Godly Homemaking wisdom for a peaceful and joyous home life. . ..
"Faint not; the miles to heaven are but few and short." -Samuel Rutherford
"Old Fashioned Motherhood"
Baby and Child Care Advice from a New England Housewife
Cleaning Your Home
"Living on His Income" by Mrs. White
New! For sale at Amazon. $6.99
Thrift - Home Economy
Stories for the Homemaker
~ My Books ~
Early Morning Revival Challenge
90 Day Bible Study [72 pages, paperback] $5.99
Teaching Home Economics
"The Good Wife"
Order My Book
"For the Love of Christian Homemaking"
Stories and Ideas
The Prentiss Study
A Free Resource
Subscribe to "The Legacy of Home" to Receive Posts by Email
"Dear Kitchen Saints"
Letters from an Iowa Housewife (Includes an Incredible Marriage Testimony as seen in "Above Rubies" Magazine!)
From "On The Banks of Plum Creek"
"After Laura and Mary had washed and wiped the dishes, swept the floor, made their bed, and dusted, they settled down with their books. But the house was so cozy and pretty that Laura kept looking up at it."
- Laura Ingalls Wilder
Human Frailty of the Godly Soul
"The life of Luther might suffice to give a thousand instances, and he was by no means of the weaker sort. His great spirit was often in the seventh heaven of exultation, and as frequently on the borders of despair. His very deathbed was not free from tempests, and he sobbed himself into his last sleep like a greatly wearied child."
"As for her, like most women, she had but one ambition. To be a good wife and a good mother, and to be beloved by her husband and children, was all she asked. [She was] a busy, affectionate, cheerful little housewife, whose voice would never be heard in the streets, but whose memory would always live in a few faithful hearts."
- Elizabeth Prentiss, 1800's.
A married woman who stays home. This is a lifelong vocation. It is an old-fashioned term, and something to be proud of. Not a "domestic engineer." Not a "home manager." An old fashioned housewife, who keeps the home, and abides there. - Mrs. White
I don't like to drive. Many mothers in the old days didn't know how to drive. Even in the 1950's, there were housewives who didn't even want to learn. They had too much to do at home.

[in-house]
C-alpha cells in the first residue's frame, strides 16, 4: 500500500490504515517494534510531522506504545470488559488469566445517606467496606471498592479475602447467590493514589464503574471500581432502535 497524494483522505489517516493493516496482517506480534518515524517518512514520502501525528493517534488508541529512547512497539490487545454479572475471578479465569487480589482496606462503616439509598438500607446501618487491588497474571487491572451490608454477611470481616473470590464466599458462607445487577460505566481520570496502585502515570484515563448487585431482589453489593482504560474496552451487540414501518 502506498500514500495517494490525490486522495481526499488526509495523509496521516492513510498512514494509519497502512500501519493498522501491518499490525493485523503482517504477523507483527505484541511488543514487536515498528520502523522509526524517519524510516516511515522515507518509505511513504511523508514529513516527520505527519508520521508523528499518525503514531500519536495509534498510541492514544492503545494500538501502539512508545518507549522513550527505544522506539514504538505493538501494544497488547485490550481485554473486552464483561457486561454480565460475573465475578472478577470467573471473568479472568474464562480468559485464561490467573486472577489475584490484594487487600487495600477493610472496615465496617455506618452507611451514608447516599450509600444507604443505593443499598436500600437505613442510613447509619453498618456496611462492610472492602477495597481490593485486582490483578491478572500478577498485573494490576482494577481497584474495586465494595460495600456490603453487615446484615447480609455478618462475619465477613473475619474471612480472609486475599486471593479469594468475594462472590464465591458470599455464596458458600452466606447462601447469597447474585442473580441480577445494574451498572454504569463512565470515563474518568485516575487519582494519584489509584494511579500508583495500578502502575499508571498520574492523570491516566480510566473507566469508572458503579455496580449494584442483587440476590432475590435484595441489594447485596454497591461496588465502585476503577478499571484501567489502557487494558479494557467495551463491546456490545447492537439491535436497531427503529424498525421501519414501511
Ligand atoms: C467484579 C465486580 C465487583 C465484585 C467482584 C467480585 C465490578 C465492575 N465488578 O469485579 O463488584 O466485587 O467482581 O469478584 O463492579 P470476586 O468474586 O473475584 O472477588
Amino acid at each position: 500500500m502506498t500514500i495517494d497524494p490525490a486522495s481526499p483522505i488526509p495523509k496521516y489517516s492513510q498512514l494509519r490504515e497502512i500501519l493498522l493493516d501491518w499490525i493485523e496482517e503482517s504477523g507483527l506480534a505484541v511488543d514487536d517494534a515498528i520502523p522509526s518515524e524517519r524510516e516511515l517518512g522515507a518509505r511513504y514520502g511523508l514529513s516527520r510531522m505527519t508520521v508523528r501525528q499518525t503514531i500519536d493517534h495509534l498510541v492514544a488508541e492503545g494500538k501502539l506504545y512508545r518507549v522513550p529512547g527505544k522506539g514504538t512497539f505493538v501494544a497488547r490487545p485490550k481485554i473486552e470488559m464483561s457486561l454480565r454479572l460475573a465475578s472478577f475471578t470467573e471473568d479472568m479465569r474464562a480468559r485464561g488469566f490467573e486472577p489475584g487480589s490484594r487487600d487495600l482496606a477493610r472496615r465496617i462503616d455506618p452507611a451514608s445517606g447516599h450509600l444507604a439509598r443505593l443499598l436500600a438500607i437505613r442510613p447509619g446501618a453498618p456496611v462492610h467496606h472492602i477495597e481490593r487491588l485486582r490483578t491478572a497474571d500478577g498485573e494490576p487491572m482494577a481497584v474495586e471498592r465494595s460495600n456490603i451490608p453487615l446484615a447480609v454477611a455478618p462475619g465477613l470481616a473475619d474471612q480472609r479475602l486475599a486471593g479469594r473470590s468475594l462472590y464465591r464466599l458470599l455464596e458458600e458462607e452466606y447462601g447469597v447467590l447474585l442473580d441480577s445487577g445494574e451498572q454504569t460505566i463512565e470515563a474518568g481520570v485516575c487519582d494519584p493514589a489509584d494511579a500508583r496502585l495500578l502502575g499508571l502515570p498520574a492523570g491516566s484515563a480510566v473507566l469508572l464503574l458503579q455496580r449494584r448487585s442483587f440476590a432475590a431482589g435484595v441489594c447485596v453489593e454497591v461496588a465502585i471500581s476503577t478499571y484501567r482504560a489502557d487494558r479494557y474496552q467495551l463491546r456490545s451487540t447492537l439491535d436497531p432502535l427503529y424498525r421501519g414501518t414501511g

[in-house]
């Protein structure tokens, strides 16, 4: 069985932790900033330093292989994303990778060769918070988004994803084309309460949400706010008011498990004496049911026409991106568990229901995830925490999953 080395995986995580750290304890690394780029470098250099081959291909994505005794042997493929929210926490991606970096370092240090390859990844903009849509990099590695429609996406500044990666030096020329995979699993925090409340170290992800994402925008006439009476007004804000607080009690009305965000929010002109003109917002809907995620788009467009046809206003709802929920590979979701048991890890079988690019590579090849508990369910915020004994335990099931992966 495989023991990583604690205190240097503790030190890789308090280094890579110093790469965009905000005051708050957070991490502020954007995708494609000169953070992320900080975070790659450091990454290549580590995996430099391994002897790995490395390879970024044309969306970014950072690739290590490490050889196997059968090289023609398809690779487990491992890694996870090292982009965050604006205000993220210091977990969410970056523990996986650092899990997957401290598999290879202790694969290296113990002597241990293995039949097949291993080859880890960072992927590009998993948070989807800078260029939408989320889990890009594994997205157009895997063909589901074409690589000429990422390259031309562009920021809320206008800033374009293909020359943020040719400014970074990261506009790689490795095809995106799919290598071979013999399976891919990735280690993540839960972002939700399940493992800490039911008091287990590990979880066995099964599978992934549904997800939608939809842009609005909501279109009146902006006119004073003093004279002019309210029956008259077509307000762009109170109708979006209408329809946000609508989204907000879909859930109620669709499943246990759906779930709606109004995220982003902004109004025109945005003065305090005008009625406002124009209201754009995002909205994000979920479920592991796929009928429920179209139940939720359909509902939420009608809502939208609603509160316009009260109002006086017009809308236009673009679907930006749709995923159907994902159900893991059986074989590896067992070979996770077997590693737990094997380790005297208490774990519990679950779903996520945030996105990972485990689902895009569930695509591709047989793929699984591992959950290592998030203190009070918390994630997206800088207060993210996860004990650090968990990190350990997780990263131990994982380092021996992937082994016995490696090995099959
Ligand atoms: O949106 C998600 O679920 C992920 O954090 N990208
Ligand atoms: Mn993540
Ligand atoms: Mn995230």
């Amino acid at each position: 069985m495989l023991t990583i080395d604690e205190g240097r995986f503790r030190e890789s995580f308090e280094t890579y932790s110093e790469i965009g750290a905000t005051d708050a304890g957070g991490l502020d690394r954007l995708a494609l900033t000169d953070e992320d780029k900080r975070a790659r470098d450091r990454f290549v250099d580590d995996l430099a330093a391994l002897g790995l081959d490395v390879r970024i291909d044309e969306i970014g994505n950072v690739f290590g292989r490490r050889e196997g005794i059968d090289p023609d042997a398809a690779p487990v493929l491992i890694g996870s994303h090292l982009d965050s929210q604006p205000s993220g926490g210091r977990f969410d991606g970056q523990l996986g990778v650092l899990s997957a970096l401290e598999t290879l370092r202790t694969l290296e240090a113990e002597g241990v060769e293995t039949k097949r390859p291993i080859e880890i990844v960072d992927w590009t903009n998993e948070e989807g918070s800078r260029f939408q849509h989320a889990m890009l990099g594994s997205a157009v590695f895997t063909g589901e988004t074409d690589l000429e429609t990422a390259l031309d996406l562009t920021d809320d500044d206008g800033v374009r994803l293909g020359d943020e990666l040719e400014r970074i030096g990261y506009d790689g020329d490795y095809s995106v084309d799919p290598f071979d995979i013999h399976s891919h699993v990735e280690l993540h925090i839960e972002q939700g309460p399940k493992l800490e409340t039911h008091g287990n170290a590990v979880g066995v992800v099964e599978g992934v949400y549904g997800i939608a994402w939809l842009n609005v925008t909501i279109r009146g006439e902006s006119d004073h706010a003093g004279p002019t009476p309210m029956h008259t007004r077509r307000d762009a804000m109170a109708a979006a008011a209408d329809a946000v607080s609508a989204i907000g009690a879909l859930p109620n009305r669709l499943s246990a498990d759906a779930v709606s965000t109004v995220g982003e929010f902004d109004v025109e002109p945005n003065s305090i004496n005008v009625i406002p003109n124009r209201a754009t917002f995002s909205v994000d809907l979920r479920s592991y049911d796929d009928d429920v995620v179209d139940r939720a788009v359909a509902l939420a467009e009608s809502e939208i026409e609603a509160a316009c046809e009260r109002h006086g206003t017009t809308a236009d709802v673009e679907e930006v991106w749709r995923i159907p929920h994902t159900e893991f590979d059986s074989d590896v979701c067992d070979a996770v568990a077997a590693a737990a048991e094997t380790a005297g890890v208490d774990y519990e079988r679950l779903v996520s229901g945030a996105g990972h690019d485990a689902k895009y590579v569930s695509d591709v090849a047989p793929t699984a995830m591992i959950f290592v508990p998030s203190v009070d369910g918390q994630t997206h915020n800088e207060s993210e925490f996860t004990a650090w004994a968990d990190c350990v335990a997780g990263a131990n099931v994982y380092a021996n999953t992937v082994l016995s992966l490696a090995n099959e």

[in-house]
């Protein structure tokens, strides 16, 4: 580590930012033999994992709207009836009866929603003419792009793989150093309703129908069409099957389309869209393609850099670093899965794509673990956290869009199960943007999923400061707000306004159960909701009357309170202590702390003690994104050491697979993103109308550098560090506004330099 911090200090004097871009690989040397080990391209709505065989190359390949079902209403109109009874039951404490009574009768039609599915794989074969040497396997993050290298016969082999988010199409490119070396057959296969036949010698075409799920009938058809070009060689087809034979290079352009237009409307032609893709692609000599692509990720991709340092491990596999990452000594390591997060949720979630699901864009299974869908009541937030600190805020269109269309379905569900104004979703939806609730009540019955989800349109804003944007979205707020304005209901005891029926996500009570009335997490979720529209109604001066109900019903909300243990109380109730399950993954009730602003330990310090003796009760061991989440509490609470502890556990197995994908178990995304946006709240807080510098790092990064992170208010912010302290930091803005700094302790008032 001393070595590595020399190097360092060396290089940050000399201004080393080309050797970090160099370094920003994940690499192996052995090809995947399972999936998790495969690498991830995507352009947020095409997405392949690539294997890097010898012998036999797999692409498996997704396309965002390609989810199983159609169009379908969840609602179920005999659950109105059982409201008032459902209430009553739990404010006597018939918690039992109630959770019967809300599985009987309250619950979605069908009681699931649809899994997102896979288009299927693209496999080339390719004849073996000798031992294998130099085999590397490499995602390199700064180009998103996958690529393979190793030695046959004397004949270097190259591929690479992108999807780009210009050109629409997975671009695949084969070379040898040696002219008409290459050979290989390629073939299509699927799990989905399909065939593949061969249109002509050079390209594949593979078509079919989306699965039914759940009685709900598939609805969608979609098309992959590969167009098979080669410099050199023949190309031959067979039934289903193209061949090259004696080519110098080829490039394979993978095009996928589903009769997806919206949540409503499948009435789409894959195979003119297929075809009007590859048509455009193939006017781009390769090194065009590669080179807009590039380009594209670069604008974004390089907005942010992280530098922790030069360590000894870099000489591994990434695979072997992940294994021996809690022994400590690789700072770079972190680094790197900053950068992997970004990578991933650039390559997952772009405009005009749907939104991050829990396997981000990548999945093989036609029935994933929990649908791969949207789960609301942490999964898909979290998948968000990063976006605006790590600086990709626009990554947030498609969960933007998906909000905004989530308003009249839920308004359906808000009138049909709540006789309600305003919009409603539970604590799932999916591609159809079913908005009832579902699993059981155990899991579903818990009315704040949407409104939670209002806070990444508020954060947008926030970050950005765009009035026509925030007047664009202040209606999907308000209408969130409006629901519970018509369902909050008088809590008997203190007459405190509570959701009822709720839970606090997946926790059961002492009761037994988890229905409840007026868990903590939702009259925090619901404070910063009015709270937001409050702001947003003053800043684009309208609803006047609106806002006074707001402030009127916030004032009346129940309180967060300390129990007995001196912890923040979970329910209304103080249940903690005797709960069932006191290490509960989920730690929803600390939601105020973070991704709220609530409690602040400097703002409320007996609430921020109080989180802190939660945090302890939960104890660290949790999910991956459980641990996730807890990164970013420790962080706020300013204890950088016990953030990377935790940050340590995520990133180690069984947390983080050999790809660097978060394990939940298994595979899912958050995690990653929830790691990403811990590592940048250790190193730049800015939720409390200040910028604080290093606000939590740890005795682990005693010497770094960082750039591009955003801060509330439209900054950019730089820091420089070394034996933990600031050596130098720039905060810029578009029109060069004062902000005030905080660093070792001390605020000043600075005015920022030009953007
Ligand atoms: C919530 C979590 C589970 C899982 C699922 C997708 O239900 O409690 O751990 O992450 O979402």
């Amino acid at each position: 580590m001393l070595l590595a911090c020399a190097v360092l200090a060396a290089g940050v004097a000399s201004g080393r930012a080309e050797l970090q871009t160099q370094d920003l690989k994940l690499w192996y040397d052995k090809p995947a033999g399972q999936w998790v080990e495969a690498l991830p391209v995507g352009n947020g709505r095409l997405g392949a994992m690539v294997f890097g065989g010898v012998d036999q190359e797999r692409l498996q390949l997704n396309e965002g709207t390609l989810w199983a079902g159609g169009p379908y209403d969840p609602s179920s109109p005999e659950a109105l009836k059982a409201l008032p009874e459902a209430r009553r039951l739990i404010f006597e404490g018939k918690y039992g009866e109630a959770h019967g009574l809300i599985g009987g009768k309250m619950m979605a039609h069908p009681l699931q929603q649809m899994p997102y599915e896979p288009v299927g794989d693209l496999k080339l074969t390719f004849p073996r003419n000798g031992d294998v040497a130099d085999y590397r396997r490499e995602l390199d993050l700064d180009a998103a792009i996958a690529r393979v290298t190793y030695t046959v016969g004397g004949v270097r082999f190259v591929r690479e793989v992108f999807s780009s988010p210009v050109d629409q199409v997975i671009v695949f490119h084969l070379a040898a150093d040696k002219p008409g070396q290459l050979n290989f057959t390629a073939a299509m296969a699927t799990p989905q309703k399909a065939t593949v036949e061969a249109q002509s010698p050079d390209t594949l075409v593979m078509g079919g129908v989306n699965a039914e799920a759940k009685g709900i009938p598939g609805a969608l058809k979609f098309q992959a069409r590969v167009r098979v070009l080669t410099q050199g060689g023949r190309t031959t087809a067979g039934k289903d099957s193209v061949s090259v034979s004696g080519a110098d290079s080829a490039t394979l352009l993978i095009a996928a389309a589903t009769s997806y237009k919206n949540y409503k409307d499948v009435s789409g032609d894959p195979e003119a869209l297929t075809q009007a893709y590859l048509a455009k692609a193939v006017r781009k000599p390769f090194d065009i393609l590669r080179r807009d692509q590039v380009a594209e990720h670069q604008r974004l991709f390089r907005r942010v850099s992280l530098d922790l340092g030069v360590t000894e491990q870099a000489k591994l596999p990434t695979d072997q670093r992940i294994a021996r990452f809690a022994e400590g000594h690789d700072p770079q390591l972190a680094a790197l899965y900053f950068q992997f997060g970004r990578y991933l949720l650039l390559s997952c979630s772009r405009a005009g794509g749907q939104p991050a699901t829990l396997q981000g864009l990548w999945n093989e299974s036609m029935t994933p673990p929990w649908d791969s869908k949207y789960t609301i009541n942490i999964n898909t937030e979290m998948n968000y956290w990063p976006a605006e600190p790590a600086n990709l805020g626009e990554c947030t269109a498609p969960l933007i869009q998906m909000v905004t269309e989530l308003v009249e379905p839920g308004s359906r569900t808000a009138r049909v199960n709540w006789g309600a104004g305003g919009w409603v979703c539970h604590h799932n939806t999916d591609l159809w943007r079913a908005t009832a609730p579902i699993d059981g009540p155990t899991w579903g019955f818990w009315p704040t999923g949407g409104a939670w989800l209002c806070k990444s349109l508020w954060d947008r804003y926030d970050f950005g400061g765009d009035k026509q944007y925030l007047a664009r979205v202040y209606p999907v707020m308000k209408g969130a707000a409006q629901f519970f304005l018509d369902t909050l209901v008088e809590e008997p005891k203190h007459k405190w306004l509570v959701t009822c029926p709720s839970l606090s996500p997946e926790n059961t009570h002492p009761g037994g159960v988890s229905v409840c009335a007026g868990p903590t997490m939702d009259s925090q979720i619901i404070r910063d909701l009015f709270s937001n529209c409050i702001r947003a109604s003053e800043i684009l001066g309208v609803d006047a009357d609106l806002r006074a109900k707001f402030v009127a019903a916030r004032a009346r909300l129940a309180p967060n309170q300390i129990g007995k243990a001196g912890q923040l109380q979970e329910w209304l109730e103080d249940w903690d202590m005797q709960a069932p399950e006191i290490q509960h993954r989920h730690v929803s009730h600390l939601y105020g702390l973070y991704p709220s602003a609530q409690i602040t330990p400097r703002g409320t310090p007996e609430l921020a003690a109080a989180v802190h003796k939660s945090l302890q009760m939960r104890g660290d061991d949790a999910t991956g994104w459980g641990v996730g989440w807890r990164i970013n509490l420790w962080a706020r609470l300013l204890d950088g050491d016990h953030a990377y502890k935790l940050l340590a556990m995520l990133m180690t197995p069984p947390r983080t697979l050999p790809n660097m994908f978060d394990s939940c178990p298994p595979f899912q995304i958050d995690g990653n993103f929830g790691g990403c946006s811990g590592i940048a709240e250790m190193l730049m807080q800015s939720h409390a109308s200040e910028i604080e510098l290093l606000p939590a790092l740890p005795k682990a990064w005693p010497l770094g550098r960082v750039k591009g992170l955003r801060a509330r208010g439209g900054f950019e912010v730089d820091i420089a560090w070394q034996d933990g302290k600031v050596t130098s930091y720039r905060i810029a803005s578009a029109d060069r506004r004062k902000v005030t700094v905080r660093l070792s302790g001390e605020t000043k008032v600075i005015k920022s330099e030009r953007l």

In this modern day, driving for the homemaker, has become a necessity. Even though I would rather have everything I do be home-based, I have to drive all the time. I have to accept this as a "season" in my life that will someday slow down. For the most part, however, I am at home and love it here.
Yesterday, I spent the day at our Estate (our house), with Mr. White. He was doing yard-work. I walked around with him during his breaks. We enjoy the property and want it to look nice. We often walk the gardens, and check on our plants. The strawberries are the only ones doing well.
Later, I made homemade beef stew with biscuits for the family. I cleaned, did laundry, hung towels on the line, and did some tidying. I was tired. We had one of the grandbabies here. The house was full and happy. We even visited a little with Nana and Grandpa (who live in a small apartment in our large 3 story house.)
By early evening, it was time for an errand. I took John (15) with me. He has his permit. He would love to learn to drive, but I am having trouble getting the motivation to teach him. I keep trying to put it off. I tell him, "we will get you into classes sometime soon. " I am too nervous and anxious when I get in the car. It would be too much to have to teach.
John and I went to a convenience store. He wanted a movie. As I was pulling into a parking spot, I heard a crash. (shudder). John was shocked . . . It was only a small, short crash, but it startled us both. . . Everyone in the parking lot looked over at me. . . I smiled . . .
"Well, go see if there is any damage." I told my son, wearily.
He walked in front of the car, on his way to a redbox machine. He looked down at the front and laughed to himself, then walked on. He is entertained by my mistake. I am sure he will go home and tell the family and they will all laugh. I am happy to be the source of their entertainment today. Still, I have no idea what happened.
He tells me that I hit a small pole at the curb. I never saw one. (He is happy that I won't be the one teaching him to drive.)
Later, at home, I got out of the car, vowing never to drive again and wishing someone would take away my driver's license. I saw that the only damage was to our front license plate. It was all twisted up and partially mangled.
I walked slowly into the house. . . I had to tell Mr. White.
Thankfully, he was understanding. He fixed the license plate. But he didn't say what I hoped he would say. I wanted him to tell me that I never had to drive again, that everything would be okay. He only said, "Be more careful next time," and went about his day.
I am realizing that if I don't want to drive, I have to start saying "no" to many things. I have to plan out my week better. I have the power and the will to stay home more and to do less. I want to be more like the housewives of yesteryear who spent far more time at home than many of us do. Yet, I know I still must venture out. This is a daily battle for many homemakers of today. And this little car accident is a shocking reminder of my need to stay home much more than I do.